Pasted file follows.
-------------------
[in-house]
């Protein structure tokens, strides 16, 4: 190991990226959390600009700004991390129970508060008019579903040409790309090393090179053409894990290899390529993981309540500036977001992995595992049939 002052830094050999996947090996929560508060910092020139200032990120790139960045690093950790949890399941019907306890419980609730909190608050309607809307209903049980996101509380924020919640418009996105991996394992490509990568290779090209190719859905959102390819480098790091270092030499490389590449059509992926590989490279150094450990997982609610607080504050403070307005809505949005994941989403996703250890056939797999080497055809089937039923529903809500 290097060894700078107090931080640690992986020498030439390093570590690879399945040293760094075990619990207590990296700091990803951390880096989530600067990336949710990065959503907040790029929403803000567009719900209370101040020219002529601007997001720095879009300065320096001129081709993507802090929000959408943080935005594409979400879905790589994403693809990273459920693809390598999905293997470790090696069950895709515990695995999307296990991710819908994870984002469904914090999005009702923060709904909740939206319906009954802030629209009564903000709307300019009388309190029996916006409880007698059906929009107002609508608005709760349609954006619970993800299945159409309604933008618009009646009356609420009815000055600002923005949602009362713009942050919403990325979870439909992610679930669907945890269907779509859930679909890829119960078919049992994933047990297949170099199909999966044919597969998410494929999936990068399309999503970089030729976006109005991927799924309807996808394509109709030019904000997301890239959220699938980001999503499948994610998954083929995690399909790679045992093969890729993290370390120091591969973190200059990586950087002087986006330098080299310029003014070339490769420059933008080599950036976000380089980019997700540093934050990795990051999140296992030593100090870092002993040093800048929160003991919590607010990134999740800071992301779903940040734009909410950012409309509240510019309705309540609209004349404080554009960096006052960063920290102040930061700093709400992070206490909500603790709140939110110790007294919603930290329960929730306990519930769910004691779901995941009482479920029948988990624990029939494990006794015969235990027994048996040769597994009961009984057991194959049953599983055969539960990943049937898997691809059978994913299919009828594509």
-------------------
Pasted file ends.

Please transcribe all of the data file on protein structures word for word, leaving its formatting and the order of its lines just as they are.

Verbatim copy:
[in-house]
């Protein structure tokens, strides 16, 4: 190991990226959390600009700004991390129970508060008019579903040409790309090393090179053409894990290899390529993981309540500036977001992995595992049939 002052830094050999996947090996929560508060910092020139200032990120790139960045690093950790949890399941019907306890419980609730909190608050309607809307209903049980996101509380924020919640418009996105991996394992490509990568290779090209190719859905959102390819480098790091270092030499490389590449059509992926590989490279150094450990997982609610607080504050403070307005809505949005994941989403996703250890056939797999080497055809089937039923529903809500 290097060894700078107090931080640690992986020498030439390093570590690879399945040293760094075990619990207590990296700091990803951390880096989530600067990336949710990065959503907040790029929403803000567009719900209370101040020219002529601007997001720095879009300065320096001129081709993507802090929000959408943080935005594409979400879905790589994403693809990273459920693809390598999905293997470790090696069950895709515990695995999307296990991710819908994870984002469904914090999005009702923060709904909740939206319906009954802030629209009564903000709307300019009388309190029996916006409880007698059906929009107002609508608005709760349609954006619970993800299945159409309604933008618009009646009356609420009815000055600002923005949602009362713009942050919403990325979870439909992610679930669907945890269907779509859930679909890829119960078919049992994933047990297949170099199909999966044919597969998410494929999936990068399309999503970089030729976006109005991927799924309807996808394509109709030019904000997301890239959220699938980001999503499948994610998954083929995690399909790679045992093969890729993290370390120091591969973190200059990586950087002087986006330098080299310029003014070339490769420059933008080599950036976000380089980019997700540093934050990795990051999140296992030593100090870092002993040093800048929160003991919590607010990134999740800071992301779903940040734009909410950012409309509240510019309705309540609209004349404080554009960096006052960063920290102040930061700093709400992070206490909500603790709140939110110790007294919603930290329960929730306990519930769910004691779901995941009482479920029948988990624990029939494990006794015969235990027994048996040769597994009961009984057991194959049953599983055969539960990943049937898997691809059978994913299919009828594509």